Professor Greg Garrett is at Gladstone's Library for his annual residency. He is finishing a book, doing media interviews, and teaching a series of writing one-to-ones at the Library on August 10. The 2013 Centennial Professor at Baylor University, he is the author or co-author of twenty books of fiction, nonfiction, and memoir. He is also on the Board of the American Friends of Gladstone's Library.
This morning, on the one hundred year anniversary of Britain’s declaration of war against Germany and entry in what was to be known as The Great War, I attended a memorial Eucharist at Gladstone’s Library in Hawarden, Wales. The library’s warden, the Rev. Peter Francis, offered wartime verse in addition to the traditional liturgy. One selection was the beginning of a well-known poem by Wilfred Owen, who died scant weeks before the war ended in 1918:
What passing-bells for these who die as cattle?
— Only the monstrous anger of the guns.
Only the stuttering rifles' rapid rattle
Can patter out their hasty orisons.
No mockeries now for them; no prayers nor bells;
Nor any voice of mourning save the choirs,—
The shrill, demented choirs of wailing shells;
And bugles calling for them from sad shires.
(“Anthem for Doomed Youth”)
World War One seems light years away to most Americans now, even to those of us with some knowledge of history. Why should we care? “Only” 50,000 of the almost twenty million military and civilian deaths were Americans. It was not for us the cosmic disaster that it was to Britain, France, Germany, Belgium. Few Americans seem to know about these appalling casualties unless they have traveled abroad. A few weeks ago I stood inside a memorial to the American dead, listed by division and battle in the cloister of the American Cathedral in Paris. Later that week, my wife and I drove through the Marne River valley and Champagne region, spotted with the white crosses of military graveyards from the bloody battles fought there. And just a few moments ago, I stood in front of the village monument to World War One just across the street from Gladstone’s Library in Hawarden.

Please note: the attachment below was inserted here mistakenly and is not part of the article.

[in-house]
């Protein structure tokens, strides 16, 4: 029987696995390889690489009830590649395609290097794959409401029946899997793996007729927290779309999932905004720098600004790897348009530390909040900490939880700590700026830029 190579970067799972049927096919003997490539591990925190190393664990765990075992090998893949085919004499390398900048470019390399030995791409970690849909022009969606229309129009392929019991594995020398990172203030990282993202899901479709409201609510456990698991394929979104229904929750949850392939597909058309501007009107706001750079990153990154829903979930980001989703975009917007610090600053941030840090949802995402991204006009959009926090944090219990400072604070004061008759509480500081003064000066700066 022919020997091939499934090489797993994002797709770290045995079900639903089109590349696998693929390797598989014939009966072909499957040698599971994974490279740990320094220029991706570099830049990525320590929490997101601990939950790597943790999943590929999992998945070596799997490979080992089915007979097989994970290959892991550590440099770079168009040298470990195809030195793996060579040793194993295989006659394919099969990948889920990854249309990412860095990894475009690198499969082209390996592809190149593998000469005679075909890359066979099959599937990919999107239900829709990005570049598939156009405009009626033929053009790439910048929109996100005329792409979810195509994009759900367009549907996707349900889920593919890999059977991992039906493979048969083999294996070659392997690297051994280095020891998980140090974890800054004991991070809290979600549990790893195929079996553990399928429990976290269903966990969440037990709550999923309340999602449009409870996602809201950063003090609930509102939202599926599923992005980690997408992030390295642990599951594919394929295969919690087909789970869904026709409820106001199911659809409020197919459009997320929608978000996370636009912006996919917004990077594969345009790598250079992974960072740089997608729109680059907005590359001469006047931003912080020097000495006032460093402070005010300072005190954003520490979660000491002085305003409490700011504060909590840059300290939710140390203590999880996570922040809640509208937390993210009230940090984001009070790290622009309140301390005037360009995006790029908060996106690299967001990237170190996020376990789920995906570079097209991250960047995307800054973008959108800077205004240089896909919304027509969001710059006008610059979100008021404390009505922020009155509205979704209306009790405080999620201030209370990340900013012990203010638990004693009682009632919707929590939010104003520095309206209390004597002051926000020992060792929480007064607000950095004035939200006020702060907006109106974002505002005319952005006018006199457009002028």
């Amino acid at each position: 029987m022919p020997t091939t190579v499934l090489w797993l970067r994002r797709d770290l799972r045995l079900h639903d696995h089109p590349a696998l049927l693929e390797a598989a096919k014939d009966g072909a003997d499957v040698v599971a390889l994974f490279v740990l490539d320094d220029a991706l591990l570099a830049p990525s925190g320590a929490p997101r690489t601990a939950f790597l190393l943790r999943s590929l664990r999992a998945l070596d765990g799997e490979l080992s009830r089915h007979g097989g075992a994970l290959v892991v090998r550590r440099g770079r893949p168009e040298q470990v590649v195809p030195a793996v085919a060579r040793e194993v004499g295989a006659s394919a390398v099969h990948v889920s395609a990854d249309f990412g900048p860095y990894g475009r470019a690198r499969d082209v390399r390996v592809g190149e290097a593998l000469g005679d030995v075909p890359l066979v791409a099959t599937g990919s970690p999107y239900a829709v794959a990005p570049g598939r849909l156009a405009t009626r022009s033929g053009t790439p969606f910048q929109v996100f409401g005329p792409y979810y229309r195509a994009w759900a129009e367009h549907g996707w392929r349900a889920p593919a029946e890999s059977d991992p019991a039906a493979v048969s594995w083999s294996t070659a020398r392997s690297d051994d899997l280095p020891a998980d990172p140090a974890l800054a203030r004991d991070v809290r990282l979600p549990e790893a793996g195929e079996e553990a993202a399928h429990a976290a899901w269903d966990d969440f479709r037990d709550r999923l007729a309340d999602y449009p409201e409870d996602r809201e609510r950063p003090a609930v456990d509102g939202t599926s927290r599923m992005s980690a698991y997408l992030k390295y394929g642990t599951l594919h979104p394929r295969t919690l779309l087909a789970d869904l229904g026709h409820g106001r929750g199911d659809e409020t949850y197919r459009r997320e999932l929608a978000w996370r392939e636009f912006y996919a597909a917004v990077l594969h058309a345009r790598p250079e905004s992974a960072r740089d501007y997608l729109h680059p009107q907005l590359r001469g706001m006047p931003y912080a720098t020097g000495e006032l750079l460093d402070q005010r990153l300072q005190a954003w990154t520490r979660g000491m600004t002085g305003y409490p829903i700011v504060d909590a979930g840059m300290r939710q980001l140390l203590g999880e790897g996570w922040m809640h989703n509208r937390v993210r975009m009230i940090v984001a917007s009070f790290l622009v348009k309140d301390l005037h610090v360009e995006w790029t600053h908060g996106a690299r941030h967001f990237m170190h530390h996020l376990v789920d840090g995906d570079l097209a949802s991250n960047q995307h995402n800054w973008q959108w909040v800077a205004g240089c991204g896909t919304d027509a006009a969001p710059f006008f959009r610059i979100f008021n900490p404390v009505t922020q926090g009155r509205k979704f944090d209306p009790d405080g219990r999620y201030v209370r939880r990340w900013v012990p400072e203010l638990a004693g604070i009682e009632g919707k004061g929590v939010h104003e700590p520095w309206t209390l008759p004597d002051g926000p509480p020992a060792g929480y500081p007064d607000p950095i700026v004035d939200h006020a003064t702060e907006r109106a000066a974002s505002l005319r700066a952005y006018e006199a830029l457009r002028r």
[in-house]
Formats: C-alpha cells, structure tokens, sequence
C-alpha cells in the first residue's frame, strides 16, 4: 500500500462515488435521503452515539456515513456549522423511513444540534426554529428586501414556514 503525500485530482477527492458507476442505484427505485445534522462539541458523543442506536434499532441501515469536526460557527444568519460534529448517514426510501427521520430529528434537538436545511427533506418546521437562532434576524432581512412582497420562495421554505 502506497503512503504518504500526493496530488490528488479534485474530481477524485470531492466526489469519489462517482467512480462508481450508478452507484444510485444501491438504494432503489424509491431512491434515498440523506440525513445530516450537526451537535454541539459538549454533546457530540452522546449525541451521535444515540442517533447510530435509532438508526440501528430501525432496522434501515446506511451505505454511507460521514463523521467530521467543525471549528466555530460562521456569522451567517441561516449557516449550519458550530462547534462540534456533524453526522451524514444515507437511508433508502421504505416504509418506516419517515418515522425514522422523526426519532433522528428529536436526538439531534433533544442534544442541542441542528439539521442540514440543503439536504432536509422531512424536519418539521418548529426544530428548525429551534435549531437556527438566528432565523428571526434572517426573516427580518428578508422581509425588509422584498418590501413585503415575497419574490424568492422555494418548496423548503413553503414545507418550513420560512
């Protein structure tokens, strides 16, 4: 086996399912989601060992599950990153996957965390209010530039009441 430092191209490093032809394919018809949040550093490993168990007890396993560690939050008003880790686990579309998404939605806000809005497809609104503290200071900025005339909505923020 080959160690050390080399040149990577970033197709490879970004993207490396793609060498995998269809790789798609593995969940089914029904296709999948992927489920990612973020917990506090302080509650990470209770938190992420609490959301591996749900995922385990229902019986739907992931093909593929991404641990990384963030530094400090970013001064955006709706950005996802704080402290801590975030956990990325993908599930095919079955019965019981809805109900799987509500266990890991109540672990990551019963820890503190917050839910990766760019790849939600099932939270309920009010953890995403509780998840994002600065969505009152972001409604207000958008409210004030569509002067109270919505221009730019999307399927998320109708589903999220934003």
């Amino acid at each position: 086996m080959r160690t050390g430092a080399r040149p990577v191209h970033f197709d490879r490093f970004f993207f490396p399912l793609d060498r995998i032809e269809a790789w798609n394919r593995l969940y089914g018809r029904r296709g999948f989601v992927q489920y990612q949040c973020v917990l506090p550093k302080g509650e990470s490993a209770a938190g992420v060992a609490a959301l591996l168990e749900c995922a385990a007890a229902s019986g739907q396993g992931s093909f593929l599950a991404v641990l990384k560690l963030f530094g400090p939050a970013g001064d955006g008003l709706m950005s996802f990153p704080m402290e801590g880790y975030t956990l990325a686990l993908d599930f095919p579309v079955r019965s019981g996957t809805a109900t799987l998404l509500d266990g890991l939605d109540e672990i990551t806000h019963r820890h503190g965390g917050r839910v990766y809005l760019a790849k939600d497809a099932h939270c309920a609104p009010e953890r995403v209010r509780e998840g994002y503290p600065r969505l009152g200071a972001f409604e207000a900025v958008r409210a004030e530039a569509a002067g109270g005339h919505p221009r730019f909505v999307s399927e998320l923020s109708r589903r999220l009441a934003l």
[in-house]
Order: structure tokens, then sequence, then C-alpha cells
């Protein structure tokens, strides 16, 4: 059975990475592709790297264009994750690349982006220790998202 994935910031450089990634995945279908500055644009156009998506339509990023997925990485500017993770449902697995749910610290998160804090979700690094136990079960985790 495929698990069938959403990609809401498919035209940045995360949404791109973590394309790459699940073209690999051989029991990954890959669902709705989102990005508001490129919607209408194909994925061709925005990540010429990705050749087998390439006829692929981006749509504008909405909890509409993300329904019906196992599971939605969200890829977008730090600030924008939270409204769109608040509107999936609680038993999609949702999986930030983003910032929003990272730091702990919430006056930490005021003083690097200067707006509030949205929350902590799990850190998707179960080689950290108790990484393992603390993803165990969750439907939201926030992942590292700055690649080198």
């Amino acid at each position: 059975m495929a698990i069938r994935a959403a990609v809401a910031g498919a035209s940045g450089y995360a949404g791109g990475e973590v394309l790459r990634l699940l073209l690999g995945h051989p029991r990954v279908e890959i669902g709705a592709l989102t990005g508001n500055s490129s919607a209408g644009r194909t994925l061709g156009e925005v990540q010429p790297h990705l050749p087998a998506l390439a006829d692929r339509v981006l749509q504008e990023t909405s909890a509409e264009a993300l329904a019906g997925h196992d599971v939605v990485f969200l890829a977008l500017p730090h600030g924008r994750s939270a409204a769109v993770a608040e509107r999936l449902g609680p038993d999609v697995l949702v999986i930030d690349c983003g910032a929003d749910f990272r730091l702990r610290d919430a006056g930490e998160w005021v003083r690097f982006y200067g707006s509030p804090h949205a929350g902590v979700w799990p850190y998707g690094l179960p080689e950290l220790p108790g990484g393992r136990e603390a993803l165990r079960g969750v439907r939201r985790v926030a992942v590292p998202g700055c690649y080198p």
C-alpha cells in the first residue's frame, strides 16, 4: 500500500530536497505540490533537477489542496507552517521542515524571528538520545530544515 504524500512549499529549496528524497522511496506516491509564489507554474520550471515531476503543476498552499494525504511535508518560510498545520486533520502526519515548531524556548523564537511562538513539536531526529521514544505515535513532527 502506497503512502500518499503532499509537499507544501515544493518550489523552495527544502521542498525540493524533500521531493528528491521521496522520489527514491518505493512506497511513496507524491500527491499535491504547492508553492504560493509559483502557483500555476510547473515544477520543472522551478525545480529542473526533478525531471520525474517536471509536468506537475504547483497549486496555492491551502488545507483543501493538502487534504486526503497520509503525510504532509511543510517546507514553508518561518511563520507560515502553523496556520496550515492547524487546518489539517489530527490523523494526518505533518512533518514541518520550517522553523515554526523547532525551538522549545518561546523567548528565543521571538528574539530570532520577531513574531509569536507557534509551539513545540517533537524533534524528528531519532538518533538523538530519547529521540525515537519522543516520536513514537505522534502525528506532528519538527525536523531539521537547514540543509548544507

This monument, which has some sort of counterpart in virtually every village, town, and city across Europe, Russia, Australia, and New Zealand, lists the names of the dead—a shocking roll call that covers panel after panel, and describes the decimation of a generation—and suggests the desolation of all those who loved or depended upon them.
We live in the world the first World War created. Even though we may not know the details of the great battles and most of us couldn’t tell you why the war began, we are still dealing with its fallout. Not only did it lead directly into World War Two (whose effects we can more easily discern), it created unstable nation-states, inserted a Jewish nation into Palestine, introduced full war in which civilian populaces were at risk and modern weapons were widespread, leading to wholesale slaughter.
We live in a world we don’t understand, in which wars are fought—or not fought—for reasons that seem to be beyond our comprehension. But we are simple if we believe our ancestors lived in simpler times. Even during the Great War, participants had doubts about what they were doing. Afterwards, many agreed with the assessment that the war was fought, as Britain’s last surviving veteran, Harry Patch put it, “For what? For nothing.”
We still live in a world where people seem to fight or die for nothing; that is a substantial part of the Great War’s bequest to us. Why did almost 300 passengers die over the Ukraine last month? How can we explain why terror and brutality win the day in Gaza?